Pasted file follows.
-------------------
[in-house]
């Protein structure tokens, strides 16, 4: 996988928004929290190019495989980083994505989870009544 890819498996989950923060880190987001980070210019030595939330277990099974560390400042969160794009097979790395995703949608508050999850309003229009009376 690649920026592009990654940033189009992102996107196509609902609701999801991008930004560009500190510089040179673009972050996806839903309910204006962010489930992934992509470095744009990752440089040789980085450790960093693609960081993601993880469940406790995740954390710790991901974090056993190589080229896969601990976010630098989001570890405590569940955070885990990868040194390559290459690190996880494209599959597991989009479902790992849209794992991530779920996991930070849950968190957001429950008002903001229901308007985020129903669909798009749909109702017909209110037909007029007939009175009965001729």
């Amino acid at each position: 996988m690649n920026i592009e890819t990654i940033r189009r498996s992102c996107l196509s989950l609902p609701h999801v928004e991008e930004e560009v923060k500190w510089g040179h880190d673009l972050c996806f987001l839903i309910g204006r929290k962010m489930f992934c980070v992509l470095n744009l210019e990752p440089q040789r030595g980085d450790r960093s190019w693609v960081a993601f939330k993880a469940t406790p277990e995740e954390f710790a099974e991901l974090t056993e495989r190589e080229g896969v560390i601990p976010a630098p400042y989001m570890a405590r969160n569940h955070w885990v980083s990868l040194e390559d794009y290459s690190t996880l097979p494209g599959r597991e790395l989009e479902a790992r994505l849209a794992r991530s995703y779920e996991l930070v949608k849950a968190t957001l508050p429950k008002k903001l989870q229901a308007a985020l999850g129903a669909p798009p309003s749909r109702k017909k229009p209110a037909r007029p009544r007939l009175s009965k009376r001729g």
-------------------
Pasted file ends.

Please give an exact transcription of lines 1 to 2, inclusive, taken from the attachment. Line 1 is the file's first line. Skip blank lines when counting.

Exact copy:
[in-house]
């Protein structure tokens, strides 16, 4: 996988928004929290190019495989980083994505989870009544 890819498996989950923060880190987001980070210019030595939330277990099974560390400042969160794009097979790395995703949608508050999850309003229009009376 690649920026592009990654940033189009992102996107196509609902609701999801991008930004560009500190510089040179673009972050996806839903309910204006962010489930992934992509470095744009990752440089040789980085450790960093693609960081993601993880469940406790995740954390710790991901974090056993190589080229896969601990976010630098989001570890405590569940955070885990990868040194390559290459690190996880494209599959597991989009479902790992849209794992991530779920996991930070849950968190957001429950008002903001229901308007985020129903669909798009749909109702017909209110037909007029007939009175009965001729």